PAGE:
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Second World War hut salvaged from Thatcham garden

Kennet Valley at War Trust rescues glider crate, used as shed

Second World War hut salvaged from Thatcham garden

A PIECE of Second World War history has been salvaged from a Thatcham back garden by a local history group.

What had been used as a garden shed turned out to be a part of West Berkshire’s wartime history.   

Glider crates were used to transport Waco CG4A gliders during the Second World War.

The gliders were most famously used to transport paratroopers into Normandy ahead of the D-Day landings on June 6, 1944. 

RAF Greenham Common, which was turned over to the USAAF Ninth Air Force in 1943, became a staging ground for the invasion force and saw thousands of crates appear at the eastern end of the common. 

The gliders were disassembled and shipped in the crates to an airfield, where they were later reconstructed by mechanics.

A shantytown soon appeared at Greenham as the empty glider boxes became accommodation and workshops for the men involved in their construction. 

Trustee at The Kennet Valley at War Trust Tim Green said that the trust had been alerted to the Second World War relic lying in a garden in Chapel Street.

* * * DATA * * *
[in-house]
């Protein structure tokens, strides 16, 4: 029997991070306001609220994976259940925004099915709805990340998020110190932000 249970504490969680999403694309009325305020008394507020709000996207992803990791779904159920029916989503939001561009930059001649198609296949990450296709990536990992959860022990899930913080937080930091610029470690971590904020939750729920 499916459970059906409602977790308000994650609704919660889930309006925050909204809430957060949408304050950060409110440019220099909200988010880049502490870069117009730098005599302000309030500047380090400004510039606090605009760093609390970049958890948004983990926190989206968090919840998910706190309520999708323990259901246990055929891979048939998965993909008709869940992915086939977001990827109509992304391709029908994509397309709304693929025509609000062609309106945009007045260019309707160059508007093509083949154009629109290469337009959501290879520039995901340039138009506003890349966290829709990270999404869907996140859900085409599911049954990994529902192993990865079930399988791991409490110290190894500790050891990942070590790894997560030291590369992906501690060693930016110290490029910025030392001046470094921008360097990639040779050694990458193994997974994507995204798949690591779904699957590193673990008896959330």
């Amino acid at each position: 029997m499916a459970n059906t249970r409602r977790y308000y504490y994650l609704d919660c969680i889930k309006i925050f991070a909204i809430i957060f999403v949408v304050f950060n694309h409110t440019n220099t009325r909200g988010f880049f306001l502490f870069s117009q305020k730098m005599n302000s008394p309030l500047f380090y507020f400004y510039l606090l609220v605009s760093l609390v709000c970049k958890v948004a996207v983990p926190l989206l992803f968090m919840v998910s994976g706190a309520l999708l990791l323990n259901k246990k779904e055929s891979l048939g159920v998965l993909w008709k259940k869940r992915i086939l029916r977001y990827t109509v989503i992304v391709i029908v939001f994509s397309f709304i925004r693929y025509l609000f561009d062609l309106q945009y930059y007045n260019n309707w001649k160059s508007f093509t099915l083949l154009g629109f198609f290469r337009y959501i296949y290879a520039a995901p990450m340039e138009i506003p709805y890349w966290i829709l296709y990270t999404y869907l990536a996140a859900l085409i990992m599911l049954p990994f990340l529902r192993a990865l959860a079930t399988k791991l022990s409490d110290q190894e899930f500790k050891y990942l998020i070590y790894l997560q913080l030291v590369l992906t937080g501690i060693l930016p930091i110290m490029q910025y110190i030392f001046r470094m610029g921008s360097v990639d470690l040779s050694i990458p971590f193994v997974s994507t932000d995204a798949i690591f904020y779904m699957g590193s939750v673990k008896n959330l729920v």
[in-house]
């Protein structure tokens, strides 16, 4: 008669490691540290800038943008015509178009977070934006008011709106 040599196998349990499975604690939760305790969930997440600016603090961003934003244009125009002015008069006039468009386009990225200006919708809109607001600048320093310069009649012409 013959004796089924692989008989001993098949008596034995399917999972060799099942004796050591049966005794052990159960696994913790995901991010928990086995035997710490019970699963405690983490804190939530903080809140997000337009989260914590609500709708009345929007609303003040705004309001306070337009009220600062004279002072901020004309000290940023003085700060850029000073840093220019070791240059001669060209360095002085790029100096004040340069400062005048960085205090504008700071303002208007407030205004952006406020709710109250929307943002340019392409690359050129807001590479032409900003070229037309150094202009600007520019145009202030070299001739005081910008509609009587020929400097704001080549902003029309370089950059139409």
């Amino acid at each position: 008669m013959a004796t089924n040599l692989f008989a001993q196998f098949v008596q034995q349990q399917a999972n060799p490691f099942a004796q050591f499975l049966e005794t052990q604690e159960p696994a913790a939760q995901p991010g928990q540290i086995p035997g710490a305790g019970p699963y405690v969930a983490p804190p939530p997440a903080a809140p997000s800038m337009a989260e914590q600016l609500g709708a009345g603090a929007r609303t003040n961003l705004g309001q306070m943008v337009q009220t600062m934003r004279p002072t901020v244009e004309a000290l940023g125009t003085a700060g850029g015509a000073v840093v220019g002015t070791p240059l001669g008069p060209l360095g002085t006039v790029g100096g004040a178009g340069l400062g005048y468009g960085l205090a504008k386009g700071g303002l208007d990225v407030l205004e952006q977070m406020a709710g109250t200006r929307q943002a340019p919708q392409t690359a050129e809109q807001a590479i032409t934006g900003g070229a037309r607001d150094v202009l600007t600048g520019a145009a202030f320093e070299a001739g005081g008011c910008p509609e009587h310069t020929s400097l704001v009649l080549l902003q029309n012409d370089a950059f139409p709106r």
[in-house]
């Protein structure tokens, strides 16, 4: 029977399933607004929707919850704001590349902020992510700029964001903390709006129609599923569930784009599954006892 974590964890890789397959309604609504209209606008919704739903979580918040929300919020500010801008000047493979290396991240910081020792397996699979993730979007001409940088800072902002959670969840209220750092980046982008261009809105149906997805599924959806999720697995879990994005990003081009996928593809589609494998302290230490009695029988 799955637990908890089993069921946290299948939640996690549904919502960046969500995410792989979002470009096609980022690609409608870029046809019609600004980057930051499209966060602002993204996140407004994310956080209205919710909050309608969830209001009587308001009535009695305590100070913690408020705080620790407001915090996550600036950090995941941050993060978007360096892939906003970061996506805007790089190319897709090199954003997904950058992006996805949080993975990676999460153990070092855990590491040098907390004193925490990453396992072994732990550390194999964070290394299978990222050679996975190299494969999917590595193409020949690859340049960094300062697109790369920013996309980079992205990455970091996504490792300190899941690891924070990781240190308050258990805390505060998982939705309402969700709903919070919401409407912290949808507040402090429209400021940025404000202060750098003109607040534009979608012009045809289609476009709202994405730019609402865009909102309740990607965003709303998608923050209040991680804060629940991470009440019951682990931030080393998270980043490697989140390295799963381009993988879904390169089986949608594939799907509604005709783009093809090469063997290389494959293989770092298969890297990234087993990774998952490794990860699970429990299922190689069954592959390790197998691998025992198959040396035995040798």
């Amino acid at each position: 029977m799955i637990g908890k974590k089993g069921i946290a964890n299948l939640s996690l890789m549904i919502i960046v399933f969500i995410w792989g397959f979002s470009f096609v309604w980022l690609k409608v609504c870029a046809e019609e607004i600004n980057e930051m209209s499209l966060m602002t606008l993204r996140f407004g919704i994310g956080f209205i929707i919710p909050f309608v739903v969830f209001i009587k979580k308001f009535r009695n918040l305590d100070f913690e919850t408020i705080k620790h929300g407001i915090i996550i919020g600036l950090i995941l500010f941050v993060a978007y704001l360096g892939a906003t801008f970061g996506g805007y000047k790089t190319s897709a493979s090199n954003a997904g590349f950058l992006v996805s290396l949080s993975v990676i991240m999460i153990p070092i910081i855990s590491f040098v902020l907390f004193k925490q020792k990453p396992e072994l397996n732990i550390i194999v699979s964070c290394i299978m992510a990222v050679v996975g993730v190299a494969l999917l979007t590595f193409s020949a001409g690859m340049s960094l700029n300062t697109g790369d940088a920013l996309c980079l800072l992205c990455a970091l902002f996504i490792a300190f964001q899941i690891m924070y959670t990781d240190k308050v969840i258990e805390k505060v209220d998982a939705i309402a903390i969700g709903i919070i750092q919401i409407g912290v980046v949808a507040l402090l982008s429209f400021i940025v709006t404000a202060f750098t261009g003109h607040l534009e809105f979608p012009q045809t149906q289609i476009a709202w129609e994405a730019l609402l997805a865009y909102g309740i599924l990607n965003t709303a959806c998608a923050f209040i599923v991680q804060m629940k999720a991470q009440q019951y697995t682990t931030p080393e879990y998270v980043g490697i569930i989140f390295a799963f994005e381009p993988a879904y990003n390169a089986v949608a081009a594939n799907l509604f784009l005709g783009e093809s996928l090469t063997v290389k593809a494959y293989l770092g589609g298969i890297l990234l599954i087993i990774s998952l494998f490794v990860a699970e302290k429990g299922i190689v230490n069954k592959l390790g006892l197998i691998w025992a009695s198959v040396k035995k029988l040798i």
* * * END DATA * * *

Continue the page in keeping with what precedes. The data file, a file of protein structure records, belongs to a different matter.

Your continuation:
And they stepped into action when they heard that the property was being sold and the crate, now a shed, was due to be demolished

“We decided that we would attempt to salvage and rescue it,” Mr Green said. 

“We are pretty confident it would have come from Greenham Common – where thousands would have been delivered before D-Day.”

The crate is labelled part one of five and Mr Green said that trustees had been excited to find silhouettes of carpenters’ tools hidden under the post-war interior. 

Using their knowledge and a quick internet search, Mr Green said that trustees had matched the silhouettes to those of American army tools used during the war. 

“We came to the conclusion that it was used as a carpenter’s workshop at Greenham Common,” he said, adding that the crate had later been used as a tailors. 

“A number of people would have acquired them and used them as sheds after the war as they were sturdily built,” he said.  

“This one seemed to be a tailor’s workshop, but we’ve not been able to find out who it belonged to.

“Not all of them have lasted as well as this one did. This one has been very well looked after and is in remarkable condition.” 

The glider crate has been put into storage and is planned to form part of an exhibition. 

The trust thanked the crate’s previous owner Norma Jones for her patience while it arranged for the recovery of the crate.

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